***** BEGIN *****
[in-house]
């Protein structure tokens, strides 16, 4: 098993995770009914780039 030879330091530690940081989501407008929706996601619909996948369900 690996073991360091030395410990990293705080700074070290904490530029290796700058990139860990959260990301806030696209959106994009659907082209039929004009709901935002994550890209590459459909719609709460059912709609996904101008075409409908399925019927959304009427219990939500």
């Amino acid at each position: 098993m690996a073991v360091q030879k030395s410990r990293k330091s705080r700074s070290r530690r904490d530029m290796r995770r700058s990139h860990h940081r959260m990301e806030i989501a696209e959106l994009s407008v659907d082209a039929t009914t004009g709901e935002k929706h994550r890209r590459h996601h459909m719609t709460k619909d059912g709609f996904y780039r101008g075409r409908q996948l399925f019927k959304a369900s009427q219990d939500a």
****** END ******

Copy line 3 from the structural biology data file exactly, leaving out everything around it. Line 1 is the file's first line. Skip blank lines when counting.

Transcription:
């Amino acid at each position: 098993m690996a073991v360091q030879k030395s410990r990293k330091s705080r700074s070290r530690r904490d530029m290796r995770r700058s990139h860990h940081r959260m990301e806030i989501a696209e959106l994009s407008v659907d082209a039929t009914t004009g709901e935002k929706h994550r890209r590459h996601h459909m719609t709460k619909d059912g709609f996904y780039r101008g075409r409908q996948l399925f019927k959304a369900s009427q219990d939500a």